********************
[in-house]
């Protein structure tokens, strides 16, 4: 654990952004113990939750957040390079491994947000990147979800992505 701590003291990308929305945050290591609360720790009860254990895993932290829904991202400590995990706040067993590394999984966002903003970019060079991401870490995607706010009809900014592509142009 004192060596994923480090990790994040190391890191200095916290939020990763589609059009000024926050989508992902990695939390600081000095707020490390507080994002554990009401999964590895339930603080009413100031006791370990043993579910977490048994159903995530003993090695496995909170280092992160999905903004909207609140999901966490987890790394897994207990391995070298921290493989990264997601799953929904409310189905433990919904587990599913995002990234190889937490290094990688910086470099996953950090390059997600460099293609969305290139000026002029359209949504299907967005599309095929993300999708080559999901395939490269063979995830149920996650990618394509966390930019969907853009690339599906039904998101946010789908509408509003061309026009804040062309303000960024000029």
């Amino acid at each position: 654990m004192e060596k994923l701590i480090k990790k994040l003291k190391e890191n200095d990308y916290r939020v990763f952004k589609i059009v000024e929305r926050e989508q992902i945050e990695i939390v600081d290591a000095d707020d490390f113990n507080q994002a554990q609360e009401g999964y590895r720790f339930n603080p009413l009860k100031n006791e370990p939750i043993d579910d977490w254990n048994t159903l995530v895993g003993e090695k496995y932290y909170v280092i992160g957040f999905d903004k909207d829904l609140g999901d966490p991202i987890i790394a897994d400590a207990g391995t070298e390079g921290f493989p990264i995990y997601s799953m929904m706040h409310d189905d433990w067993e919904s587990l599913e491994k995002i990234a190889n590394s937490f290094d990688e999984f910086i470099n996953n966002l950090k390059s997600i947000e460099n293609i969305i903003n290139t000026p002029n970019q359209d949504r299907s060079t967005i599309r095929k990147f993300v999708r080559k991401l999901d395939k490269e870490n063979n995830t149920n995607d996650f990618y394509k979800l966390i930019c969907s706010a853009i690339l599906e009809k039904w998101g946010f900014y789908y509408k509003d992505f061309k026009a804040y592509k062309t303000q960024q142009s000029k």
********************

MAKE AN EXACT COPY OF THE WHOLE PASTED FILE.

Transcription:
[in-house]
């Protein structure tokens, strides 16, 4: 654990952004113990939750957040390079491994947000990147979800992505 701590003291990308929305945050290591609360720790009860254990895993932290829904991202400590995990706040067993590394999984966002903003970019060079991401870490995607706010009809900014592509142009 004192060596994923480090990790994040190391890191200095916290939020990763589609059009000024926050989508992902990695939390600081000095707020490390507080994002554990009401999964590895339930603080009413100031006791370990043993579910977490048994159903995530003993090695496995909170280092992160999905903004909207609140999901966490987890790394897994207990391995070298921290493989990264997601799953929904409310189905433990919904587990599913995002990234190889937490290094990688910086470099996953950090390059997600460099293609969305290139000026002029359209949504299907967005599309095929993300999708080559999901395939490269063979995830149920996650990618394509966390930019969907853009690339599906039904998101946010789908509408509003061309026009804040062309303000960024000029």
């Amino acid at each position: 654990m004192e060596k994923l701590i480090k990790k994040l003291k190391e890191n200095d990308y916290r939020v990763f952004k589609i059009v000024e929305r926050e989508q992902i945050e990695i939390v600081d290591a000095d707020d490390f113990n507080q994002a554990q609360e009401g999964y590895r720790f339930n603080p009413l009860k100031n006791e370990p939750i043993d579910d977490w254990n048994t159903l995530v895993g003993e090695k496995y932290y909170v280092i992160g957040f999905d903004k909207d829904l609140g999901d966490p991202i987890i790394a897994d400590a207990g391995t070298e390079g921290f493989p990264i995990y997601s799953m929904m706040h409310d189905d433990w067993e919904s587990l599913e491994k995002i990234a190889n590394s937490f290094d990688e999984f910086i470099n996953n966002l950090k390059s997600i947000e460099n293609i969305i903003n290139t000026p002029n970019q359209d949504r299907s060079t967005i599309r095929k990147f993300v999708r080559k991401l999901d395939k490269e870490n063979n995830t149920n995607d996650f990618y394509k979800l966390i930019c969907s706010a853009i690339l599906e009809k039904w998101g946010f900014y789908y509408k509003d992505f061309k026009a804040y592509k062309t303000q960024q142009s000029k």